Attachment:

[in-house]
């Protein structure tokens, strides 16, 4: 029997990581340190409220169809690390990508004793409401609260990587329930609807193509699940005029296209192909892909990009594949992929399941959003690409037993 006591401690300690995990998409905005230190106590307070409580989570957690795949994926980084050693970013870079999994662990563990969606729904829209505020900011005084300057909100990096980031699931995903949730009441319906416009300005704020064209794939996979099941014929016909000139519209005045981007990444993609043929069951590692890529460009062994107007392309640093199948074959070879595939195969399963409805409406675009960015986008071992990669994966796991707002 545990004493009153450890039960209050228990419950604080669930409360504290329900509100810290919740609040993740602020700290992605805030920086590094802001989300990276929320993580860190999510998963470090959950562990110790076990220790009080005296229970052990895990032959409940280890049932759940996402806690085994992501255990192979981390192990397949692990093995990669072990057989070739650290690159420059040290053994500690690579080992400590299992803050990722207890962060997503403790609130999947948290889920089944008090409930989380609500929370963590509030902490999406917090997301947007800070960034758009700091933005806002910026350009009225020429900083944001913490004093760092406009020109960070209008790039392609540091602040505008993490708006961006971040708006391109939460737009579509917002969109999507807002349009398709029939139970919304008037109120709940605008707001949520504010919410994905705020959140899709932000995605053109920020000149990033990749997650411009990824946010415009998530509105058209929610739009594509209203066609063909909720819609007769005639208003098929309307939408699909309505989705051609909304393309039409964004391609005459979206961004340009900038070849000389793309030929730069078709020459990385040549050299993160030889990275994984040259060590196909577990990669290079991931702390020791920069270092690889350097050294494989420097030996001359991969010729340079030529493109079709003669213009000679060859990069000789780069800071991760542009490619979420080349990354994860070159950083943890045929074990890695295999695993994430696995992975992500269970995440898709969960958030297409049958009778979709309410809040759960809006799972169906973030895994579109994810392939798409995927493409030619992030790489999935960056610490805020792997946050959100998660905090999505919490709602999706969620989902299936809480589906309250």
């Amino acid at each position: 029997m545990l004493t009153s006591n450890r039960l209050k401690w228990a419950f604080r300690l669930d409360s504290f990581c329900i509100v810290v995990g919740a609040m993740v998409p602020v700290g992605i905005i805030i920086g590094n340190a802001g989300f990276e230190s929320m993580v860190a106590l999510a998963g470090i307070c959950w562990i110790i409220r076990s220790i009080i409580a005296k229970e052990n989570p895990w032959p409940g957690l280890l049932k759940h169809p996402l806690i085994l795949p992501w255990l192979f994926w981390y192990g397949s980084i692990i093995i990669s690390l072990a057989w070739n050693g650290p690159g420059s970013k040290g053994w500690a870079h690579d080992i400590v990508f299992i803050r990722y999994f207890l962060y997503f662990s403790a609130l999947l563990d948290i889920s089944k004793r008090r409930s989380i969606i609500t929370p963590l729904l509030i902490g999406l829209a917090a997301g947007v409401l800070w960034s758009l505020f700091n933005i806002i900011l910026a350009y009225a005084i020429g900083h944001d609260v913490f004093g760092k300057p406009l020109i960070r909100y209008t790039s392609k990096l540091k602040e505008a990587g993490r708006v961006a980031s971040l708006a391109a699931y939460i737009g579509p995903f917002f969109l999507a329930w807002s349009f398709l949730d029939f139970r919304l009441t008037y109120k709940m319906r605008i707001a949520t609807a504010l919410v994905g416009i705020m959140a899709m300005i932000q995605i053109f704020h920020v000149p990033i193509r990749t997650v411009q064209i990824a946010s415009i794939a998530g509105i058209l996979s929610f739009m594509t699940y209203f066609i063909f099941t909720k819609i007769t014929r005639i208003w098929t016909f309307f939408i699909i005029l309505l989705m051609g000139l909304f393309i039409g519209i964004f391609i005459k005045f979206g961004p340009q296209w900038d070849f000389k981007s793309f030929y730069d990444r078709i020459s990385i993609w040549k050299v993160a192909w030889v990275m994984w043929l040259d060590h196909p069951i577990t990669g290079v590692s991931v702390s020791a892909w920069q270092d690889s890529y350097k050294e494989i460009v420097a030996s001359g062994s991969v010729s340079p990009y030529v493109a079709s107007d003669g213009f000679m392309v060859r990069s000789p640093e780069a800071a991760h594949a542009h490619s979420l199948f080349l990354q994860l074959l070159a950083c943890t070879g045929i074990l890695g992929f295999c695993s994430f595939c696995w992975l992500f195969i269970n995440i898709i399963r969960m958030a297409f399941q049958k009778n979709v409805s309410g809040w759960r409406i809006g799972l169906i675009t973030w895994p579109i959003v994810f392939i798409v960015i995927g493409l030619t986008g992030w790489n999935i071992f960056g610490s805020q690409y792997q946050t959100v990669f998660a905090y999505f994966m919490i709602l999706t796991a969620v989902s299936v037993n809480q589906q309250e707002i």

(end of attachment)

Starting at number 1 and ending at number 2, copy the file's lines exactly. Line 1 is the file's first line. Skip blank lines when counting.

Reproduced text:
[in-house]
């Protein structure tokens, strides 16, 4: 029997990581340190409220169809690390990508004793409401609260990587329930609807193509699940005029296209192909892909990009594949992929399941959003690409037993 006591401690300690995990998409905005230190106590307070409580989570957690795949994926980084050693970013870079999994662990563990969606729904829209505020900011005084300057909100990096980031699931995903949730009441319906416009300005704020064209794939996979099941014929016909000139519209005045981007990444993609043929069951590692890529460009062994107007392309640093199948074959070879595939195969399963409805409406675009960015986008071992990669994966796991707002 545990004493009153450890039960209050228990419950604080669930409360504290329900509100810290919740609040993740602020700290992605805030920086590094802001989300990276929320993580860190999510998963470090959950562990110790076990220790009080005296229970052990895990032959409940280890049932759940996402806690085994992501255990192979981390192990397949692990093995990669072990057989070739650290690159420059040290053994500690690579080992400590299992803050990722207890962060997503403790609130999947948290889920089944008090409930989380609500929370963590509030902490999406917090997301947007800070960034758009700091933005806002910026350009009225020429900083944001913490004093760092406009020109960070209008790039392609540091602040505008993490708006961006971040708006391109939460737009579509917002969109999507807002349009398709029939139970919304008037109120709940605008707001949520504010919410994905705020959140899709932000995605053109920020000149990033990749997650411009990824946010415009998530509105058209929610739009594509209203066609063909909720819609007769005639208003098929309307939408699909309505989705051609909304393309039409964004391609005459979206961004340009900038070849000389793309030929730069078709020459990385040549050299993160030889990275994984040259060590196909577990990669290079991931702390020791920069270092690889350097050294494989420097030996001359991969010729340079030529493109079709003669213009000679060859990069000789780069800071991760542009490619979420080349990354994860070159950083943890045929074990890695295999695993994430696995992975992500269970995440898709969960958030297409049958009778979709309410809040759960809006799972169906973030895994579109994810392939798409995927493409030619992030790489999935960056610490805020792997946050959100998660905090999505919490709602999706969620989902299936809480589906309250």